4. cynron

    cynron Registered User

    Sep 26, 2005
    east sussex
    no intervention


    I was in the same situation as your friend and asked for no intervention. Also our family thanked god when Ron was released from the years he had been suffering with VAD.

    Cynron x x
  5. connie

    connie Registered User

    Mar 7, 2004
    Oh Brucie, my heart goes out to you. What can I say - nothing. Just to let you know I am here for you, along with everyone else on TP, of course.

    I would add that I thank you for sharing your everyday experiences with us. It may be a road some of us will have to travel. My dear Lionel, like your Jan, is a young, physically strong man. Apart from the dementia side of things he is certainly a lot stronger than I am. (Oh what am I saying,...just thinking aloud)

    Sending love n'hugs, Connie
  6. Brucie

    Brucie Registered User

    Jan 31, 2004
    near London
    thanks everyone.

    Yes, I have told the home that I don't want resuscitation - when the time comes - and the doctor knows that, hence the sort of apology i guess.

    But don't get me wrong, although I want Jan to be free from her ruined life, I can't find it in myself to wish her gone. I will make sure that everything possible is done until... well, until whatever eventually happens.

    I think it will be a long haul and that is something I'm now prepared for. I just wish Jan could be free, for her sake. For my sake? I'll cross that bridge when I reach it.
  7. BeckyJan

    BeckyJan Registered User

    Nov 28, 2005
    Just reading your post - just wish I could offer the right words but my heart and feelings are with you - what a 'hell' of a situation. You have been a tremendous support to everyone on TP and now it is our turn - but WHAT CAN WE DO.
    Thoughts are with you Beckyjan
  8. Grannie G

    Grannie G Volunteer Moderator

    Apr 3, 2006
    Dear Bruce, The rapid decline, the slow decline, each as painful as the other.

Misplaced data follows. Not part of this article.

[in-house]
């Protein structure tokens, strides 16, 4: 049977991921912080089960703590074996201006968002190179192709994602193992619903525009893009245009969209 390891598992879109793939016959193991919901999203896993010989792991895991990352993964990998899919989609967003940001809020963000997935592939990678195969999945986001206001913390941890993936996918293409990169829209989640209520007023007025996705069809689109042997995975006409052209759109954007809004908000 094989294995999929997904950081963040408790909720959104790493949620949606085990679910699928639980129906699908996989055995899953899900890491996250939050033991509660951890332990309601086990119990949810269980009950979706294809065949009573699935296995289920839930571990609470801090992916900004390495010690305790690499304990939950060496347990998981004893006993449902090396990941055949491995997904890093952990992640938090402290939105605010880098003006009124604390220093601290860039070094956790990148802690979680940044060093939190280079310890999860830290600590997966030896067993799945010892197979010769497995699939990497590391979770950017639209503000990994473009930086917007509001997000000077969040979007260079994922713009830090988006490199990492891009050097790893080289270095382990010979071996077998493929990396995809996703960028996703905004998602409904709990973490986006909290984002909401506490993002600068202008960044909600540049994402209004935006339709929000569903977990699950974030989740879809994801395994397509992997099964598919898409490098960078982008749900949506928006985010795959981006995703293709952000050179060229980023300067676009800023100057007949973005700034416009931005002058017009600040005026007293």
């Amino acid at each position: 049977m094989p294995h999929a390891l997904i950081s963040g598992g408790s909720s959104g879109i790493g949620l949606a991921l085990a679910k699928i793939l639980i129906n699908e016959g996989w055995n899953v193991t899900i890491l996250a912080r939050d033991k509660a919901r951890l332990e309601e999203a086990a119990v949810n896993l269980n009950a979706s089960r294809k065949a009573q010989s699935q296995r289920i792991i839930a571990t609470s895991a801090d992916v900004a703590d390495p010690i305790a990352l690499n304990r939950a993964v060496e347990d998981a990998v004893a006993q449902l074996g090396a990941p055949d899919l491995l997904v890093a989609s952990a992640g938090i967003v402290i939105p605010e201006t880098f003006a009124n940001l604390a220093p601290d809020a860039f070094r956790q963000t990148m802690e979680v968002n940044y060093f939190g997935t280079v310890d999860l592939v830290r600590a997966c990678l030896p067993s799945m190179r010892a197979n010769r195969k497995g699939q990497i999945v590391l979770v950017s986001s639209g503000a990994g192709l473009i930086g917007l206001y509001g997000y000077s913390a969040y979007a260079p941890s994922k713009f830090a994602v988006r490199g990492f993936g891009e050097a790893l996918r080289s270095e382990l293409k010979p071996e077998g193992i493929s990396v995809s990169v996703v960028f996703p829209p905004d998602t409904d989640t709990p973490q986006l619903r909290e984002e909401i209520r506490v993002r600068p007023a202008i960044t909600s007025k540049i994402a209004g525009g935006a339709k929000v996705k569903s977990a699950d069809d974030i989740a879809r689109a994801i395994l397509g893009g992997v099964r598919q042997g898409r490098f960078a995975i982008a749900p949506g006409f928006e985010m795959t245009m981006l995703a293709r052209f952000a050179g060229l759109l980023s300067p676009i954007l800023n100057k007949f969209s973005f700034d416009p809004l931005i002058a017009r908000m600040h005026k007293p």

When a person dies a sudden death, from a massive stroke or heart attack, we say it`s shocking for the one who`s left, but what a good way to go for the individual.

    When we have to witness this slow decline, it`s our agony too. I know my husband and your wife, and how many others, suffer from a condition called Alzheimers. I know how the husbands, wives, partners, sons and daughters,and grandchildren are victims of the condition as well. From the day of diagnosis, throughout the slow decline we care and watch and suffer with them.

    !5 years of suffering, 15 years`decline. Such a long time. Too long.

    With love to you both,
  9. Amy

    Amy Registered User

    Jan 4, 2006
    Hiya Bruce,
    Just a practical note. Drinks. I read somewhere, maybe on here, that dementia sufferes dribble, because saliva is so near the body temperature that they cannot discern that it is there; so when mum seemed unable to drink tea (which naturally we allowed to cool sufficient so that it didnt burn her) we tried ice cold milk, and water - she seems to take these better.
    Just a thought.
    Love Helen
  10. Brucie

    Brucie Registered User

    Jan 31, 2004
    near London
    yes, Jan has started that, but the way she dribbles seems a little different from the way others at the home do.

    For ages there have been residents who walk around, dribbling constantly, or they sit there, dribbling.

    With Jan, who can neither walk, nor even sit well, her dribbling almost seems to be:

    1) through concentration
    2) through gravity

    To explain, most of the time Jan can be found, lying on her front, head to one side - or even head down as well [this has resulted in her nose being almost permanently bent now, a bit bizarre]